Content marketing has reigned supreme in 2013, with more and more businesses investing in this strategy, and experts suggesting 2014 will spell the same story, but with a different focus.
A study published in late November by the Association for Data-driven Marketing found 53% of marketers intend to increase their content marketing budget in 2014, with 16% saying they will significantly increase it.
This rise comes as 80% of marketers said they were producing more content than 12 months ago.
ADMA chief executive Jodie Sangster predicts 2014 will see businesses utilising many of the trends seen in 2013, but in new and more effective ways, providing businesses with greater returns.
“Businesses will continue to invest in content marketing both in terms of budget and focus, however it’s evolved since it emerged in 2012,” she says.
“In 2012 it was quite new and the challenge businesses were facing was generating interesting content. Now, it’s moved to distributing content. Businesses are now concerned with how best to reach the customers they want to target and how to cut through the vast amount of content available.”
Sangster says businesses have realised content marketing is a clever way to increase customer engagement, but it’s not the only popular marketing technique at the moment.
“Looking at some of the award winning campaigns, it’s been those using a combination of channels and techniques and going a little bit outside the box which have been most effective,” she says.
“We’ve been talking about multi-channel for a long time, but it’s now changing. People thought it was about making marketing look like it matched, but it’s really about how you’re using the channels in a way that does engage the customer – it doesn’t necessarily all have to look the same.”
The success of the multi-channel approach was seen in Metro Melbourne’s Dumb Ways to Die campaign, created by McCann.
The campaign was the most decorated at this year’s Cannes advertising festival, securing six cyber Lions (five gold and one silver), recognising its excellence in digital communication, as well as winning a radio Lion.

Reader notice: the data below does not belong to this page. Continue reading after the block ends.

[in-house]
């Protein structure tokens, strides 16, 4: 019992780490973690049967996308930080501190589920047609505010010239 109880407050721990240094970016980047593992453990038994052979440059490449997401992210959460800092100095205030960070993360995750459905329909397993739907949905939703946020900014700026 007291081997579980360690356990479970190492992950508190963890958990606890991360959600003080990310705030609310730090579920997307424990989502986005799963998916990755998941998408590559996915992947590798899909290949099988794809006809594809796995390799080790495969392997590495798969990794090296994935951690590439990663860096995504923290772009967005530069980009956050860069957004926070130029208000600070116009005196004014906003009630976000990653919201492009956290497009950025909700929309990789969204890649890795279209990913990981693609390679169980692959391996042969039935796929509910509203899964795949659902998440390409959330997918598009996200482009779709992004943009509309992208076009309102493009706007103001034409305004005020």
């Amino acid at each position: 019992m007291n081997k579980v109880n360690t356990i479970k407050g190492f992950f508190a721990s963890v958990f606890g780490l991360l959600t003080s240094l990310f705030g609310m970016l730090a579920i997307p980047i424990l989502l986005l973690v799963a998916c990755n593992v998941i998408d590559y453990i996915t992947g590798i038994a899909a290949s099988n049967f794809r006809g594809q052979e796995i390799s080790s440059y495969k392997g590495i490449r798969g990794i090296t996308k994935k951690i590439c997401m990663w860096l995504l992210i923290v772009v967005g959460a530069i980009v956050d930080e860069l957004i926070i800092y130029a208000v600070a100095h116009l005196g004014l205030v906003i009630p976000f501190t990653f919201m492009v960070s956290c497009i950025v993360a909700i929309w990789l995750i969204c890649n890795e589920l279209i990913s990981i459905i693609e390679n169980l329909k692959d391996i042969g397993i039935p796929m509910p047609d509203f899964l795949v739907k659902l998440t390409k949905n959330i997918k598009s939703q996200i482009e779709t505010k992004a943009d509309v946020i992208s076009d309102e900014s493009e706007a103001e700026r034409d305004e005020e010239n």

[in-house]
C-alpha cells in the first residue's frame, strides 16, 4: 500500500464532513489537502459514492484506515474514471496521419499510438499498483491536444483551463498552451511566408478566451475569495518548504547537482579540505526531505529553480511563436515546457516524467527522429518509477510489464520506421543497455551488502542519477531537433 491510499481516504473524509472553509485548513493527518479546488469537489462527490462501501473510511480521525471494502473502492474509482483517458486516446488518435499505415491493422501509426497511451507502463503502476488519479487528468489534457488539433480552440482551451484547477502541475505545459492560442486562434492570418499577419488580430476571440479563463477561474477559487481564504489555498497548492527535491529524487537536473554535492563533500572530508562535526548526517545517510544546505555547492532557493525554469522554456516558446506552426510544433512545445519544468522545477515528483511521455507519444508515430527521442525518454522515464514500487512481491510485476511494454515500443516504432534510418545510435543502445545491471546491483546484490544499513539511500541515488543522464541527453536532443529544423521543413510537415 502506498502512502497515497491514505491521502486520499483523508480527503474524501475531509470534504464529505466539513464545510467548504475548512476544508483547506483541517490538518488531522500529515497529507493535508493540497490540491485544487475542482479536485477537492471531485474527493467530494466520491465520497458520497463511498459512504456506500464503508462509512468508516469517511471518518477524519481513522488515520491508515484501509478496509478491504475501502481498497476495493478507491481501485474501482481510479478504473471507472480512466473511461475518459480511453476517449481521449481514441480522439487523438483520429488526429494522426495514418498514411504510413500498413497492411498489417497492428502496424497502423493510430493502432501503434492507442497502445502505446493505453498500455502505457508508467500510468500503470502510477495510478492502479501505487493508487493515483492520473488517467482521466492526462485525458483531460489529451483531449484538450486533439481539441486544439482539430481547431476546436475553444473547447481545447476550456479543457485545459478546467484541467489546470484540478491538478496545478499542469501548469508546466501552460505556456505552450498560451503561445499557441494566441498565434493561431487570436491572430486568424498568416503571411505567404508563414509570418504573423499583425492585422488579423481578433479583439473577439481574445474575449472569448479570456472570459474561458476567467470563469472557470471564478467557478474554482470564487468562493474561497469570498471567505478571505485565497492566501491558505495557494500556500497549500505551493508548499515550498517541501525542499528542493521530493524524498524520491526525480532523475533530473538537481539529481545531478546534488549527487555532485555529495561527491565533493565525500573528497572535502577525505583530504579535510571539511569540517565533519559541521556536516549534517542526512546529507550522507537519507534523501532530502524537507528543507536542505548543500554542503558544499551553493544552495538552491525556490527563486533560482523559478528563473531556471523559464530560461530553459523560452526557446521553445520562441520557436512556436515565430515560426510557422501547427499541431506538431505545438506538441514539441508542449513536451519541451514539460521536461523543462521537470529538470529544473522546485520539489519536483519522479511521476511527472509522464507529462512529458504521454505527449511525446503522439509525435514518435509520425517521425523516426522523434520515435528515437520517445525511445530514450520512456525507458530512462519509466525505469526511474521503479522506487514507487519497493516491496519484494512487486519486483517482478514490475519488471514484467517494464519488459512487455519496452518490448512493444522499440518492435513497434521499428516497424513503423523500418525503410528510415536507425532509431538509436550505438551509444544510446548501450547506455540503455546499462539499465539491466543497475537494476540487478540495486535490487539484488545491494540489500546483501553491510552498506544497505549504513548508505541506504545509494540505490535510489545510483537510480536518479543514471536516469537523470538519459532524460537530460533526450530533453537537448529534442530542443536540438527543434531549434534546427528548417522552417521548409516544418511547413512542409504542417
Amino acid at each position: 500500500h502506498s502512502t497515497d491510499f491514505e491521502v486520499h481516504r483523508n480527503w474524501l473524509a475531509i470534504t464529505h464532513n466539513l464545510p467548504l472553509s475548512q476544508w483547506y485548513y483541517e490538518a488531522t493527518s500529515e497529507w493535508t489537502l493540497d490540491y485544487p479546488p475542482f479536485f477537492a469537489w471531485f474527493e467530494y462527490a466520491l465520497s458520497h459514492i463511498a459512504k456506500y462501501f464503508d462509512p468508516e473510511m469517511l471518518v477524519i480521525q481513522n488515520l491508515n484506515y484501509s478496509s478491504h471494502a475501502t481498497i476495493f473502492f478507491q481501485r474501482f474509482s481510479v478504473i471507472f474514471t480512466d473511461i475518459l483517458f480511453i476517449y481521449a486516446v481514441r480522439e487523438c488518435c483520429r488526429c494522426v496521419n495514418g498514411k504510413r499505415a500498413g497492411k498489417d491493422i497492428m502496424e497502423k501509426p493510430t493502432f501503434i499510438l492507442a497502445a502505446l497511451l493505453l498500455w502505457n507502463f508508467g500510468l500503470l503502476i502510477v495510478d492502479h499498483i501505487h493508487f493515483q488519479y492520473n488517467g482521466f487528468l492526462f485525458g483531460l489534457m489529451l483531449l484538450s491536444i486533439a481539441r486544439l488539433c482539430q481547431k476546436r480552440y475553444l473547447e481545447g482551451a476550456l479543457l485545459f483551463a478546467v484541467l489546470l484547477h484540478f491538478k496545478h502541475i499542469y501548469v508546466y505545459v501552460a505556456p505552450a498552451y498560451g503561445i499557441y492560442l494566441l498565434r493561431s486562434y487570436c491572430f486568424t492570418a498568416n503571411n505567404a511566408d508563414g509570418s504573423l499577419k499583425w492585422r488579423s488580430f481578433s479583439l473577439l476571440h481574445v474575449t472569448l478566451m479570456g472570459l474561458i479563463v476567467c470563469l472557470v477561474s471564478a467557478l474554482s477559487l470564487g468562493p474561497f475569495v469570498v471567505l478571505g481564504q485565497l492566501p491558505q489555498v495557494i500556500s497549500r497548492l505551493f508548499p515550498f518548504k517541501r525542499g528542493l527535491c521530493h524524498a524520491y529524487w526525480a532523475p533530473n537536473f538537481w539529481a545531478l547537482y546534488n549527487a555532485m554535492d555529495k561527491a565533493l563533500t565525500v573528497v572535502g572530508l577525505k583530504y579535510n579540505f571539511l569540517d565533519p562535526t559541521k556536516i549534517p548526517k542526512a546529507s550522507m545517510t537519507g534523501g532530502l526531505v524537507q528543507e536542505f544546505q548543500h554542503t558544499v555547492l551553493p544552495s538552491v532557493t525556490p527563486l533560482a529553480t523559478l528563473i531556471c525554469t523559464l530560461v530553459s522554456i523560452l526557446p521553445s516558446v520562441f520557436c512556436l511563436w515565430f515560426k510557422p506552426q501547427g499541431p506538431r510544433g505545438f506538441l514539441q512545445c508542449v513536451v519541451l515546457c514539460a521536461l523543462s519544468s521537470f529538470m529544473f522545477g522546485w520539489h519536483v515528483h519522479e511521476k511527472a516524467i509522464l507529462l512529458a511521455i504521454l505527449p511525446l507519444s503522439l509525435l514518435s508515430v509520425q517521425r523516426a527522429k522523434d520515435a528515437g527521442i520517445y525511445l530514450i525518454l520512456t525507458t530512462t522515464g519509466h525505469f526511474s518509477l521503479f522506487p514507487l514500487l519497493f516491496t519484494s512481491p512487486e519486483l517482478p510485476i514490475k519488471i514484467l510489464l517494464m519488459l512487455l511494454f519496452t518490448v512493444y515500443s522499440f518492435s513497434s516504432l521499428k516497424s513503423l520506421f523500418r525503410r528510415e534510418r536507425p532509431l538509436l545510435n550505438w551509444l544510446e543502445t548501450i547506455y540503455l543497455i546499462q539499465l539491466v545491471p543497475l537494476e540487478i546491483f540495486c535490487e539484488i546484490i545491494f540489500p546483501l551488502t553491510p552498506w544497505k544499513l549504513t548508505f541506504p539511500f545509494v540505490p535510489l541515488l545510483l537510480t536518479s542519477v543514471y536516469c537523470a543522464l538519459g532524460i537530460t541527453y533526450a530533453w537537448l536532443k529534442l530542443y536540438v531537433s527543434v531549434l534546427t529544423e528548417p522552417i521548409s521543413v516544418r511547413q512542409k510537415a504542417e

Sangster says in 2014 the marketing industry will go through three key changes: data being seen as a business solution, a re-focus on the creative and a centralising of the customer experience.
“In 2013 one of the biggest shifts we saw was marketers focusing on using data to ensure their marketing is more effective and engaging with the customer,” she says.
“The shift we’re seeing now is data being viewed as a business solution which drives marketing. This is a great move forward because it makes the marketers job easier. In 2014 we should see the impact of this.”
Sangster says the second key change will see marketers place a higher value on the importance of creativity.
“While big data has been said to solve all of marketing’s problems, the real cut through is achieved through great creative. It builds brand awareness and our research shows marketers are starting to shift back to this mindset,” she says.
The third main change will see businesses focusing more on winning customers by making them the central focus of the business.
“We’ve been talking about this, but not truly doing it. Businesses will need to put the customer at the centre and then work back from there,” Sangster says.
“Everything will start with the customer, and then the marketing will relate to that. Companies will be restructuring around the customer.”
Sangster says while there has been a general movement away from straight push marketing, there will always be a role for it.
“The style of marketing you use should depend on the outcome you want. If you want a short, sharp response, then you’ll want to go with push marketing,” she says.
“It’s still effective for advertising discounts or buy now offers, something in which you want people to quickly respond. But if you want to achieve longer-term engagement where you want brand loyalty and awareness, creativity plays an important role in creating that affinity with the brand.”
For small businesses, determining the objective and finding a marketing strategy to fit it is particularly important.
“Make sure you know what you want to achieve and you have the right skill set. For example content is quite a new way of doing things and you might be better off bringing on board a journalist, rather than a marketer,” Sangster says.
“There are also many suppliers around which can help small business utilise data. You may not be able to afford to bring someone in house, but you can work with partners to make the most of these trends.”